Google's Play Store hosts an ocean of apps for various uses but it also harbours some malicious apps, for which Google has been called out for by cybersecurity firms and individuals. After much criticism, Google changed its vetting process before letting any app. But it looks like some have still managed to slip through the cracks, causing a nuisance to end-users.
Sophos, a British cybersecurity firm, discovered more than a dozen malicious apps in the Play Store. Google has since removed the apps, but it is up to the users to check the list of apps on their Android mobile device and uninstall them immediately. It is proving to be quite a task to spot these apps as they disguise themselves in the phone's app settings page and hide in the launcher.
Since Sophos has identified these malicious apps, Android smartphone users will be able to spot them and uninstall immediately. The effort is much needed as these apps generate fraudulent revenue for their developers through adware.
According to the research firm, these 15 apps discovered by Sophos have been installed on more than 1.3 million devices, which is a huge number. What's alarming is the fact that these malicious apps have appeared between January and July of 2019, which means they shouldn't have made it to the Play Store in the first place with Google's stringent vetting process in place.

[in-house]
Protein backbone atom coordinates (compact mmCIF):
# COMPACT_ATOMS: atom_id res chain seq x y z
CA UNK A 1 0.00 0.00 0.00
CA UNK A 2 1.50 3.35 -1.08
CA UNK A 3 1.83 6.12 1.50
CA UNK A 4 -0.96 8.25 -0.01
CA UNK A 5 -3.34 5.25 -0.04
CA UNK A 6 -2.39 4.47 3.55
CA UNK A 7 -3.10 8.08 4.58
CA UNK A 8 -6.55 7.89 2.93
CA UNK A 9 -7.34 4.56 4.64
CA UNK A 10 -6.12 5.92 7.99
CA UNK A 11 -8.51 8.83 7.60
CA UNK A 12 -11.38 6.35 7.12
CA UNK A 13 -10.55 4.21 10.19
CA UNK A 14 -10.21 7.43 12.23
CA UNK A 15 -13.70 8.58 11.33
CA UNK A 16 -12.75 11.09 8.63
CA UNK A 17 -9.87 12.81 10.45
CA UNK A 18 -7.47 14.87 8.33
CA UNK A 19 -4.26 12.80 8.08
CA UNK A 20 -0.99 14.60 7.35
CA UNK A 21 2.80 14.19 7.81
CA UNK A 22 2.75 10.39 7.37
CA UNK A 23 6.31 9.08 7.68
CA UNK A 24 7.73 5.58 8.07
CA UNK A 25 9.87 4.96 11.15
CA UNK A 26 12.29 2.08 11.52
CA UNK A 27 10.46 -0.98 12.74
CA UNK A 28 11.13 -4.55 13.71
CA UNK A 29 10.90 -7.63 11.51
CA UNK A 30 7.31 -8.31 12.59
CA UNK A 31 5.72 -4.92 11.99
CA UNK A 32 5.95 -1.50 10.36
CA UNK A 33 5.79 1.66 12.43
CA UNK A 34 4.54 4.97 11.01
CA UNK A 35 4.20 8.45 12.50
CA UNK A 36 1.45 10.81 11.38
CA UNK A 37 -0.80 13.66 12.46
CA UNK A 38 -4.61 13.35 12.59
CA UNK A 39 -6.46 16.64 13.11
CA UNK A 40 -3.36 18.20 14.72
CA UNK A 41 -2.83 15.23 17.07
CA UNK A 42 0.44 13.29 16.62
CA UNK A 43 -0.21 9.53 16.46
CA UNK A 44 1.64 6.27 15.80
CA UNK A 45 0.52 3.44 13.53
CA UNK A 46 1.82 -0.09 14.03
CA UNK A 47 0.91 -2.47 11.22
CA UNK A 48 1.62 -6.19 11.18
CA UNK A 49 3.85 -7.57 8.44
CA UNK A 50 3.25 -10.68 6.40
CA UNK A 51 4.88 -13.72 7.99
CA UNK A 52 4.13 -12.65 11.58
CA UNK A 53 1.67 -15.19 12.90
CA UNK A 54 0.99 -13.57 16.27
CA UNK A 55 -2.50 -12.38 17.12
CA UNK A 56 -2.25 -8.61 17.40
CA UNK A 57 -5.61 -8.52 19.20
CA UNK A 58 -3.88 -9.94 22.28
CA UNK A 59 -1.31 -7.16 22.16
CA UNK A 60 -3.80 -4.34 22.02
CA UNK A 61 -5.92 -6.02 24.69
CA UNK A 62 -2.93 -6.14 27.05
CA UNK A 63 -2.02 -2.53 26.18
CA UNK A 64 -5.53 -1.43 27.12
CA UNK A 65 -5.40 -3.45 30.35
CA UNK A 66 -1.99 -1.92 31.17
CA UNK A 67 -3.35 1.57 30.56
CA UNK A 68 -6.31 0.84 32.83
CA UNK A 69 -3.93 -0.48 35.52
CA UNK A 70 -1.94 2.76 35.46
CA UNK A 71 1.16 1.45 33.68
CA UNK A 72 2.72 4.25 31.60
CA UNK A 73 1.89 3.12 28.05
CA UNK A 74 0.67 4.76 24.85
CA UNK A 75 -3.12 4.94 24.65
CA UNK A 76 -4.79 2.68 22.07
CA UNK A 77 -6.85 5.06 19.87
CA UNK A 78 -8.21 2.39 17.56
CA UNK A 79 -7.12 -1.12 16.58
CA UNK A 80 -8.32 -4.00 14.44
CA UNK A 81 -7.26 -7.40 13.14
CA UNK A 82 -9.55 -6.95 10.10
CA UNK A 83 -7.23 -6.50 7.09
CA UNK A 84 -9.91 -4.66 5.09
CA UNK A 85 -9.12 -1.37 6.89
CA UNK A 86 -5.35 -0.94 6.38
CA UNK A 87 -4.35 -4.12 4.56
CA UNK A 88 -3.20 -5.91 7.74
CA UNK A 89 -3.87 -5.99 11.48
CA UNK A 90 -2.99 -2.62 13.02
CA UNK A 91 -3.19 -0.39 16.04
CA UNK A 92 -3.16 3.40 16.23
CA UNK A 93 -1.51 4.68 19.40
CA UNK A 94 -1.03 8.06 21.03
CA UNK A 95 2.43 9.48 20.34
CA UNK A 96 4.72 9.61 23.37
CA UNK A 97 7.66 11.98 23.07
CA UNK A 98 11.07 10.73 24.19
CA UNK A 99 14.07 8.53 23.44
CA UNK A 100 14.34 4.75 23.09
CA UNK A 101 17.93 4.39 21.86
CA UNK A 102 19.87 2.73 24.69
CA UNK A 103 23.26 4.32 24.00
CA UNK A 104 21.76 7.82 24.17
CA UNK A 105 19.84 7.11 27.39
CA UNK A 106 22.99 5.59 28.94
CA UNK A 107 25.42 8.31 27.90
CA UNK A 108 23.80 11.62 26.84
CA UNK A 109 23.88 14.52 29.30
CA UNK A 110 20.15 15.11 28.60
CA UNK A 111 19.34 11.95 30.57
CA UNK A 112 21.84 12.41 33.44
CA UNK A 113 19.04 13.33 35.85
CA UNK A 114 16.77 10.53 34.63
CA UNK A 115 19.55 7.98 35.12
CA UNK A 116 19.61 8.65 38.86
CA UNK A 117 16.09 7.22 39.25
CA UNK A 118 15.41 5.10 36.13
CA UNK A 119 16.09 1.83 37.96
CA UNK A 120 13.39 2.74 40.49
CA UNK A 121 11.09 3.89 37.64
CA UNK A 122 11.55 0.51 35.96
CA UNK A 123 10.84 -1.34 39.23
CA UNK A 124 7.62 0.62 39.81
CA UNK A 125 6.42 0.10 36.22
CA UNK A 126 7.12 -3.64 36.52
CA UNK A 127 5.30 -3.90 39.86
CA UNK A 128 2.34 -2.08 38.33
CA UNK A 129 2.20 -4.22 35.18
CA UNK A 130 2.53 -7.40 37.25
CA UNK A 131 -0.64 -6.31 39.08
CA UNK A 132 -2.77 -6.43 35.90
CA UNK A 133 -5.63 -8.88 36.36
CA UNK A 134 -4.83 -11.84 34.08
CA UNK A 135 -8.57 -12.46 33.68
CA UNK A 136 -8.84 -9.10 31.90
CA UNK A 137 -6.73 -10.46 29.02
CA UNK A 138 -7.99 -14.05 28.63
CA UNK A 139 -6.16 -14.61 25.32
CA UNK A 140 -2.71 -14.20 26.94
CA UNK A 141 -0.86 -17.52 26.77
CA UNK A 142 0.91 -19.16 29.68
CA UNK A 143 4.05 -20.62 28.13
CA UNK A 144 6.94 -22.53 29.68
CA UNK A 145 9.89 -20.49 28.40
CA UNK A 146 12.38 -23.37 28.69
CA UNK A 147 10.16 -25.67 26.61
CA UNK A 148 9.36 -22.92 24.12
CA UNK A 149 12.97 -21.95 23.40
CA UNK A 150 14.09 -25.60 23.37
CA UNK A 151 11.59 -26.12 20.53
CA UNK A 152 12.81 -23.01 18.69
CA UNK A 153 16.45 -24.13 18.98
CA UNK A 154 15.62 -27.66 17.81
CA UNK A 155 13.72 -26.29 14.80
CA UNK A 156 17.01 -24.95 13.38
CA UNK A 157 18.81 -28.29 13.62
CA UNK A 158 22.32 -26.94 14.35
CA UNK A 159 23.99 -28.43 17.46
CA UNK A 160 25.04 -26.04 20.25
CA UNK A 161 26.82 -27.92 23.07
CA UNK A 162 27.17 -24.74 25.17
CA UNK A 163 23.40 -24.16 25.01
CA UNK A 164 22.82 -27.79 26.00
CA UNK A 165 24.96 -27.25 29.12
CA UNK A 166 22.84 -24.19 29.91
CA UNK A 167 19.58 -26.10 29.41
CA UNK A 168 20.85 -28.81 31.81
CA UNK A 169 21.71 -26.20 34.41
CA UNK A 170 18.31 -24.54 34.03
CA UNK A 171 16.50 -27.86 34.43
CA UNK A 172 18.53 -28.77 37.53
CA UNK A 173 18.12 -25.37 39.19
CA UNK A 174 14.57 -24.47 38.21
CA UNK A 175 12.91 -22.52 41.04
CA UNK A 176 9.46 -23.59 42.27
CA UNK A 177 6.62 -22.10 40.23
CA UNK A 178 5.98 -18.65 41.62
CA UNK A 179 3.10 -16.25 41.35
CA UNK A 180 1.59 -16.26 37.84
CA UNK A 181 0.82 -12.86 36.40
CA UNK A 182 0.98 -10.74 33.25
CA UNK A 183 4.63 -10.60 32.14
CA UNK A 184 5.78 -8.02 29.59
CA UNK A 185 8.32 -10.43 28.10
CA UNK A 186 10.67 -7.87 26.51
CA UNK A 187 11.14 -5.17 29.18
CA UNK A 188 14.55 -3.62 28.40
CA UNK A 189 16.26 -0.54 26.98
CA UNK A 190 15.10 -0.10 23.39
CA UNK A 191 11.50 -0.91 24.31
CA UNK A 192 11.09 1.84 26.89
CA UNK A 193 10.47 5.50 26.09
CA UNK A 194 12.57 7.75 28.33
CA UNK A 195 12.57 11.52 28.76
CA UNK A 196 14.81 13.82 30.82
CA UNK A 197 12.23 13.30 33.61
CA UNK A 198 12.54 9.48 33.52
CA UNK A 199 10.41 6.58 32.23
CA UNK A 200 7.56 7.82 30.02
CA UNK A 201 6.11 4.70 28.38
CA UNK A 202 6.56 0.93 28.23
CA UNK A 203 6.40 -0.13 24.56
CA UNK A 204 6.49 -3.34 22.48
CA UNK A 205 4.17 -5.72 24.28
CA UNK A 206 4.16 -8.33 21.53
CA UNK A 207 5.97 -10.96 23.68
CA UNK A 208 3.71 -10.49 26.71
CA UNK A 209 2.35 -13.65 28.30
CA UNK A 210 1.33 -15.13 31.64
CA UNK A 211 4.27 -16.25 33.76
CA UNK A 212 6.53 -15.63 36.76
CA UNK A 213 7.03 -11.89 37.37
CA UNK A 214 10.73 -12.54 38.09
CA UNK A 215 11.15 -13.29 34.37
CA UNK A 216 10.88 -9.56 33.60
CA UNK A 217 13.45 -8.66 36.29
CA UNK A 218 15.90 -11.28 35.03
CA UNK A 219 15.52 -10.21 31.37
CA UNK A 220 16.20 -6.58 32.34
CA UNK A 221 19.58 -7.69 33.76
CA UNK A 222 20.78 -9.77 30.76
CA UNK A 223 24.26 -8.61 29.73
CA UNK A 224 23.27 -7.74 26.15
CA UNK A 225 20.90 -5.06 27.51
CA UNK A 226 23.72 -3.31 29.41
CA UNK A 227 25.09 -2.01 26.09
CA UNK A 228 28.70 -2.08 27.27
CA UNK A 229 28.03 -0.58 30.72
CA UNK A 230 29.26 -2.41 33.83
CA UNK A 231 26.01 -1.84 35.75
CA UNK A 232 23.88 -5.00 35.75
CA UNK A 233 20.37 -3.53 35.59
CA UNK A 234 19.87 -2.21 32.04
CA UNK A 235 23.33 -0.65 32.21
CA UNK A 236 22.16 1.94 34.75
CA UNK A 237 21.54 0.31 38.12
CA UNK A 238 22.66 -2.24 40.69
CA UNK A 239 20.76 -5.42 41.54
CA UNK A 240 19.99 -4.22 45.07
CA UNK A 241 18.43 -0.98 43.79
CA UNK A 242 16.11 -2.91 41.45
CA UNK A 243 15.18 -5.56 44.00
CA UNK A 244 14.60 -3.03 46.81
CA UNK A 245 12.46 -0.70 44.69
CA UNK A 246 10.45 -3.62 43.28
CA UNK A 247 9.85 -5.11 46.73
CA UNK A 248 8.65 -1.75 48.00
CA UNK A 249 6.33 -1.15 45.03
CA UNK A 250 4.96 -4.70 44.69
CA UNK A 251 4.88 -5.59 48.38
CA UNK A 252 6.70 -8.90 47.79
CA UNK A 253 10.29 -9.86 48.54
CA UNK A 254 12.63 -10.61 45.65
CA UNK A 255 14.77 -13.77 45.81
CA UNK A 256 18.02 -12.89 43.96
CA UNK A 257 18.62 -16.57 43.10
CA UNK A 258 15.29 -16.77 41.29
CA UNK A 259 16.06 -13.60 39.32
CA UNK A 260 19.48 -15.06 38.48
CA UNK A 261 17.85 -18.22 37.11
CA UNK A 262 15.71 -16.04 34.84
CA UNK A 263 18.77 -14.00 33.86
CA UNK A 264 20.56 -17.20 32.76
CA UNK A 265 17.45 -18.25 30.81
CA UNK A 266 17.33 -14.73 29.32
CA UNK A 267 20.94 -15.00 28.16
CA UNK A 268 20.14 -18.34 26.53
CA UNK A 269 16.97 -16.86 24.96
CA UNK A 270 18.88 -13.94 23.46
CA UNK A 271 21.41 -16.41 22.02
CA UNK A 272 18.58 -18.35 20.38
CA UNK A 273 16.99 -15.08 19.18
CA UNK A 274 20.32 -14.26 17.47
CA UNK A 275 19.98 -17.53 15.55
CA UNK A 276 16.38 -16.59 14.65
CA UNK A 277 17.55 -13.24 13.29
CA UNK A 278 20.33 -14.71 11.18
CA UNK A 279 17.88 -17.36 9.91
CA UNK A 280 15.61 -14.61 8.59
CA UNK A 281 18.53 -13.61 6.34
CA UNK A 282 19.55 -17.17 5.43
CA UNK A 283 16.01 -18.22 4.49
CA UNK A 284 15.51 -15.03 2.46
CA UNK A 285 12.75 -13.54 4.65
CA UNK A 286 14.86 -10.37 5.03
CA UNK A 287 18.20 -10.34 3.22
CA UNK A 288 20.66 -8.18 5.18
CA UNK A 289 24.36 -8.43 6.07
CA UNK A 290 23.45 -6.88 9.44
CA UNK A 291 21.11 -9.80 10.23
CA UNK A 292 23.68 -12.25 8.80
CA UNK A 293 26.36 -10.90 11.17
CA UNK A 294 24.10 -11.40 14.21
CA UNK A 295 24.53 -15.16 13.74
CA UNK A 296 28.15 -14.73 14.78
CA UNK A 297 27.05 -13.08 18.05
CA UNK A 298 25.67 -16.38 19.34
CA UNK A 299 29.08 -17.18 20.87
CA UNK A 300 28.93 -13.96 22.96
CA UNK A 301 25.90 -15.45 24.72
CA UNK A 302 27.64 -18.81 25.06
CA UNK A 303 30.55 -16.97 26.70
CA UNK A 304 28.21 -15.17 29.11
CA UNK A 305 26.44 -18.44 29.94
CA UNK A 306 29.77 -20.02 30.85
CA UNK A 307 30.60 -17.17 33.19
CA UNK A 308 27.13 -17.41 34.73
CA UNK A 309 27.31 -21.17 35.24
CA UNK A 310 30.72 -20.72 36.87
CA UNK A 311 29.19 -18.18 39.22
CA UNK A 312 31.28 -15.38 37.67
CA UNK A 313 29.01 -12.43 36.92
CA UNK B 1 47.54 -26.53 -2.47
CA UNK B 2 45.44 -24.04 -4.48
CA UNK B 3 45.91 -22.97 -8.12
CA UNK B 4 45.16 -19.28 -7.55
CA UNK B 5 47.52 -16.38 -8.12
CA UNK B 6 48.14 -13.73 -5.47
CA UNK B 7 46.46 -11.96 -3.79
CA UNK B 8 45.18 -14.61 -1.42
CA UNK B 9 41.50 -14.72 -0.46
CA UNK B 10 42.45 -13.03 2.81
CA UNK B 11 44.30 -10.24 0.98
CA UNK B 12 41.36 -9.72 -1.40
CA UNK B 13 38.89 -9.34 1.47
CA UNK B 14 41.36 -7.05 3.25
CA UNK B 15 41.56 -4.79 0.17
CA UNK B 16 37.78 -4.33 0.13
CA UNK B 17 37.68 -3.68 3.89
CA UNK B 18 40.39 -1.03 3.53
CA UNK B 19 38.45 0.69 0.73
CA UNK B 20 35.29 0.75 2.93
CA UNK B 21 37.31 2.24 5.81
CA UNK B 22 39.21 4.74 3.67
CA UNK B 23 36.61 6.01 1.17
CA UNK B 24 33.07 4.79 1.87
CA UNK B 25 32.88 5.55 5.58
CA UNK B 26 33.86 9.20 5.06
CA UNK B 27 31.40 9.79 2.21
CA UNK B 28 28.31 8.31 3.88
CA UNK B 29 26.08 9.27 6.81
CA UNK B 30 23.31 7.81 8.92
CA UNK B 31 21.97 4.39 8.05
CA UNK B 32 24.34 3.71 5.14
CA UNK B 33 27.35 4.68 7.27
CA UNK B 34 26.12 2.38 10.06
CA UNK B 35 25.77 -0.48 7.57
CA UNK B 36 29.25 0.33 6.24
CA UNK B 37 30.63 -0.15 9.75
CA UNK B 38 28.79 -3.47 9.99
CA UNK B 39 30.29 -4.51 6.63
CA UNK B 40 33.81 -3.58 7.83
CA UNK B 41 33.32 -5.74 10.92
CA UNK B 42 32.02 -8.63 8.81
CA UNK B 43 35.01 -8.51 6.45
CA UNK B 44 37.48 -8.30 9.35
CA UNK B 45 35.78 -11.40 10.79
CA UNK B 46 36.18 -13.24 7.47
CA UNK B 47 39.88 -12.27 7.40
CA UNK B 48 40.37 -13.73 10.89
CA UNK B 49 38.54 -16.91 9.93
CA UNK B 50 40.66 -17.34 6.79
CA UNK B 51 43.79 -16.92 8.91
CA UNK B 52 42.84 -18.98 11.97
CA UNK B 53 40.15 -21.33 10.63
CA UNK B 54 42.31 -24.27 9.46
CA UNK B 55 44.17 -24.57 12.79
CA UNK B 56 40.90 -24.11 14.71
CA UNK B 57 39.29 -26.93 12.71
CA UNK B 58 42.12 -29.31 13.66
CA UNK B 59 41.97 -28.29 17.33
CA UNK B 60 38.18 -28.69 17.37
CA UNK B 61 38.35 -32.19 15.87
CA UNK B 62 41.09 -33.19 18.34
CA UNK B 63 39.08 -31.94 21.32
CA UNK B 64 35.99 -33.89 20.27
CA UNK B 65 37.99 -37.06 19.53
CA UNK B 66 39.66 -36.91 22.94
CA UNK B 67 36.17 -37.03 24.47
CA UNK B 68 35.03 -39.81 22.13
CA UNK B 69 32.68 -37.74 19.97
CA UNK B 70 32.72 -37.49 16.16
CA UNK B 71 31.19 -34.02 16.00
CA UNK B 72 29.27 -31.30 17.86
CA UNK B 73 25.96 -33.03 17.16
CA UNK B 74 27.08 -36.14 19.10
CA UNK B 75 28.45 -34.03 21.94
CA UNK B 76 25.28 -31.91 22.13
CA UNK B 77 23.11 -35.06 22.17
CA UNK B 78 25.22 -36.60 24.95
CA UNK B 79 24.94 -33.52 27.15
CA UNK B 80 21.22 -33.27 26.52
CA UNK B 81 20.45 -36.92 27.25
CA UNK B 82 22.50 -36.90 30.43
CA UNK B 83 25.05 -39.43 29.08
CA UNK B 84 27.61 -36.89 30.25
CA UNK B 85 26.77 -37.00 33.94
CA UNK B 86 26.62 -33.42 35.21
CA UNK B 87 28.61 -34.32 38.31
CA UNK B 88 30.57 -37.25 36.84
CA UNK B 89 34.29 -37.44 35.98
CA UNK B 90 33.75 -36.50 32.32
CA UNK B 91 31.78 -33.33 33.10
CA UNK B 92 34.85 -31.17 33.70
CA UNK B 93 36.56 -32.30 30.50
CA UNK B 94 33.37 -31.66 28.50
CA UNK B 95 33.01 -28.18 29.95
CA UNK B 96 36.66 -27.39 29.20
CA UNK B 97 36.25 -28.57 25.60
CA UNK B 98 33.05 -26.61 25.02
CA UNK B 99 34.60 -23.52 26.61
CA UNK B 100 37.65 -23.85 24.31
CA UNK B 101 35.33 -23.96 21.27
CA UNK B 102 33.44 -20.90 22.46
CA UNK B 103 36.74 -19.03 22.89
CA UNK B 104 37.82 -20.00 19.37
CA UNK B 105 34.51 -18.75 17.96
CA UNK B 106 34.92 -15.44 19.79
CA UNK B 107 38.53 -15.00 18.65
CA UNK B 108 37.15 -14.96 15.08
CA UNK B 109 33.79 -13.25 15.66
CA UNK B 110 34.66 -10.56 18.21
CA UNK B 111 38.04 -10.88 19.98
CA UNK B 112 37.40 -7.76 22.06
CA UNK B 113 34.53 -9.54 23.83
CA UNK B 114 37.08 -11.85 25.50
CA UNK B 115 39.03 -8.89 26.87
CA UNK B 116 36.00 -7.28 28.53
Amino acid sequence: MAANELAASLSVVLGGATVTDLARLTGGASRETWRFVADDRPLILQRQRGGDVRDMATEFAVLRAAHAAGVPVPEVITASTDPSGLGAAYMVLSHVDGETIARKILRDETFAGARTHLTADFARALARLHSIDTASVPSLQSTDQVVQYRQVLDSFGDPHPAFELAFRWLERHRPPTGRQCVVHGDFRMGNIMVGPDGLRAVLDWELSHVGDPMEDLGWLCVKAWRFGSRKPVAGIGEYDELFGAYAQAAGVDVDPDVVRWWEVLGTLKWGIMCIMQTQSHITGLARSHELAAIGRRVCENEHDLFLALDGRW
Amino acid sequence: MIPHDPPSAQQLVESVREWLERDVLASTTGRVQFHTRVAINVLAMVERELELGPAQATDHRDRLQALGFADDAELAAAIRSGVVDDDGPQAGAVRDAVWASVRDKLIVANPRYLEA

Check out the list of dangerous Android apps followed by the package names to help users free their phones of malicious apps.
- Image Magic
- Generate Elves
- QR Artifact
- Find your Phone
- Scavenger Speed
- Auto Cut Out Pro
- Read QR Code
- Flash on Calls & Msg
- Photo Background
- Background Cut Out
- Background Cut Out (developed by Haltermore)
- Auto Cut Out
- Auto Cut Out 2019
Sophos also warns that there could be many such apps hiding in the Play Store and on users' phones that are yet to be discovered. The easiest way to get rid of malicious apps is to go to Settings > Apps and Notifications and then check for most recently opened apps. If you find any suspicious apps, force stop them and uninstall them right after. Since some of these apps disguise themselves as system apps, the best way to call out their bluff is to check if the option to uninstall is available. In the case of a real system app, there won't be an uninstall option, instead users can only disable it.
But the thumb rule of online privacy is to individually do due diligence before installing any free app that's out there. Even if you stick to Google Play Store, make sure you check for developer's credibility, go through app reviews, and most importantly don't install an app if you don't really need it.